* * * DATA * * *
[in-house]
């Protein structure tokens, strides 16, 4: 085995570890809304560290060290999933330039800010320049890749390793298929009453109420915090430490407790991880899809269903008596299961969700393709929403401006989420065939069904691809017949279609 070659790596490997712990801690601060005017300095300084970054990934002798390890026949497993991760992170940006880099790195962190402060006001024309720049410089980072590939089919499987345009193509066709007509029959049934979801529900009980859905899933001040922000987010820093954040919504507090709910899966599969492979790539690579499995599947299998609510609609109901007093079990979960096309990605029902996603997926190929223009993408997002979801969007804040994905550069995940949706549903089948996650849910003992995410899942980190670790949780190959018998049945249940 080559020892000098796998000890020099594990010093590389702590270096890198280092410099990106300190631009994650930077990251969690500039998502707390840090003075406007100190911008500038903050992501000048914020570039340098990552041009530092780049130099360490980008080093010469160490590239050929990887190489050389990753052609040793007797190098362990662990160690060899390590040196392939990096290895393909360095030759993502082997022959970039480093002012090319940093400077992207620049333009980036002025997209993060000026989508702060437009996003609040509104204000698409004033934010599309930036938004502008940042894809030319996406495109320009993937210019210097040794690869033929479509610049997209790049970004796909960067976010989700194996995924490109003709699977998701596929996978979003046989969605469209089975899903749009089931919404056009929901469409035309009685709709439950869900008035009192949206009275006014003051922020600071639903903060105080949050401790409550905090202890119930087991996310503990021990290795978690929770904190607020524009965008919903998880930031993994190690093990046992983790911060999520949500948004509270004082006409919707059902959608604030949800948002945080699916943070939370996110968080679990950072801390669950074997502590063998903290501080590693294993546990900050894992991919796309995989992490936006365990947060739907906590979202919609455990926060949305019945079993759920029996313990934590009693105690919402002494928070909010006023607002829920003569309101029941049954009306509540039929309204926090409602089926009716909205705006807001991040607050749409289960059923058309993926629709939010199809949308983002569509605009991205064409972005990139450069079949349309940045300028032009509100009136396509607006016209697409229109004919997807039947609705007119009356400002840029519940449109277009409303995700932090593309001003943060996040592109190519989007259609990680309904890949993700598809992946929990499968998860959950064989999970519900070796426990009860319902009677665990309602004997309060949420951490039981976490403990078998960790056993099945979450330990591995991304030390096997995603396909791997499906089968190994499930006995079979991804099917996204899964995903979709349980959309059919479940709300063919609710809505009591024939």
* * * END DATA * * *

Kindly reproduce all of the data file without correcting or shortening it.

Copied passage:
[in-house]
């Protein structure tokens, strides 16, 4: 085995570890809304560290060290999933330039800010320049890749390793298929009453109420915090430490407790991880899809269903008596299961969700393709929403401006989420065939069904691809017949279609 070659790596490997712990801690601060005017300095300084970054990934002798390890026949497993991760992170940006880099790195962190402060006001024309720049410089980072590939089919499987345009193509066709007509029959049934979801529900009980859905899933001040922000987010820093954040919504507090709910899966599969492979790539690579499995599947299998609510609609109901007093079990979960096309990605029902996603997926190929223009993408997002979801969007804040994905550069995940949706549903089948996650849910003992995410899942980190670790949780190959018998049945249940 080559020892000098796998000890020099594990010093590389702590270096890198280092410099990106300190631009994650930077990251969690500039998502707390840090003075406007100190911008500038903050992501000048914020570039340098990552041009530092780049130099360490980008080093010469160490590239050929990887190489050389990753052609040793007797190098362990662990160690060899390590040196392939990096290895393909360095030759993502082997022959970039480093002012090319940093400077992207620049333009980036002025997209993060000026989508702060437009996003609040509104204000698409004033934010599309930036938004502008940042894809030319996406495109320009993937210019210097040794690869033929479509610049997209790049970004796909960067976010989700194996995924490109003709699977998701596929996978979003046989969605469209089975899903749009089931919404056009929901469409035309009685709709439950869900008035009192949206009275006014003051922020600071639903903060105080949050401790409550905090202890119930087991996310503990021990290795978690929770904190607020524009965008919903998880930031993994190690093990046992983790911060999520949500948004509270004082006409919707059902959608604030949800948002945080699916943070939370996110968080679990950072801390669950074997502590063998903290501080590693294993546990900050894992991919796309995989992490936006365990947060739907906590979202919609455990926060949305019945079993759920029996313990934590009693105690919402002494928070909010006023607002829920003569309101029941049954009306509540039929309204926090409602089926009716909205705006807001991040607050749409289960059923058309993926629709939010199809949308983002569509605009991205064409972005990139450069079949349309940045300028032009509100009136396509607006016209697409229109004919997807039947609705007119009356400002840029519940449109277009409303995700932090593309001003943060996040592109190519989007259609990680309904890949993700598809992946929990499968998860959950064989999970519900070796426990009860319902009677665990309602004997309060949420951490039981976490403990078998960790056993099945979450330990591995991304030390096997995603396909791997499906089968190994499930006995079979991804099917996204899964995903979709349980959309059919479940709300063919609710809505009591024939």